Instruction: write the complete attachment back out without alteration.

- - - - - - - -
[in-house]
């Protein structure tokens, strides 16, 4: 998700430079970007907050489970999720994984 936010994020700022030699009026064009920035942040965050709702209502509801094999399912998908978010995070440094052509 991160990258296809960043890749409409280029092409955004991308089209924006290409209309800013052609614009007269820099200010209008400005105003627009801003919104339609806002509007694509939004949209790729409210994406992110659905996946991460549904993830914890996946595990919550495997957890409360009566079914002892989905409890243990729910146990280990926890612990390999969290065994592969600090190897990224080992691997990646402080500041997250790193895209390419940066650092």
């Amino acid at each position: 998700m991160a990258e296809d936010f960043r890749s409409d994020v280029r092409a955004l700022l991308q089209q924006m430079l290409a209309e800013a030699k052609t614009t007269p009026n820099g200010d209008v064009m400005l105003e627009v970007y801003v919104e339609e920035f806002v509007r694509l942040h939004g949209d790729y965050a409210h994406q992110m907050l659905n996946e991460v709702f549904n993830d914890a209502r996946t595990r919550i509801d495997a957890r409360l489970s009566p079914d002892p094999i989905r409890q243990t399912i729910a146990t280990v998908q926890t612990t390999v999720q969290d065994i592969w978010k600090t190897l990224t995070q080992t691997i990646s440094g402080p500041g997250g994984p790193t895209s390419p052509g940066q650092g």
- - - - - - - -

[in-house]
């Protein structure tokens, strides 16, 4: 998700430079970007907050489970999720994984 936010994020700022030699009026064009920035942040965050709702209502509801094999399912998908978010995070440094052509 991160990258296809960043890749409409280029092409955004991308089209924006290409209309800013052609614009007269820099200010209008400005105003627009801003919104339609806002509007694509939004949209790729409210994406992110659905996946991460549904993830914890996946595990919550495997957890409360009566079914002892989905409890243990729910146990280990926890612990390999969290065994592969600090190897990224080992691997990646402080500041997250790193895209390419940066650092």
């Amino acid at each position: 998700m991160a990258e296809d936010f960043r890749s409409d994020v280029r092409a955004l700022l991308q089209q924006m430079l290409a209309e800013a030699k052609t614009t007269p009026n820099g200010d209008v064009m400005l105003e627009v970007y801003v919104e339609e920035f806002v509007r694509l942040h939004g949209d790729y965050a409210h994406q992110m907050l659905n996946e991460v709702f549904n993830d914890a209502r996946t595990r919550i509801d495997a957890r409360l489970s009566p079914d002892p094999i989905r409890q243990t399912i729910a146990t280990v998908q926890t612990t390999v999720q969290d065994i592969w978010k600090t190897l990224t995070q080992t691997i990646s440094g402080p500041g997250g994984p790193t895209s390419p052509g940066q650092g």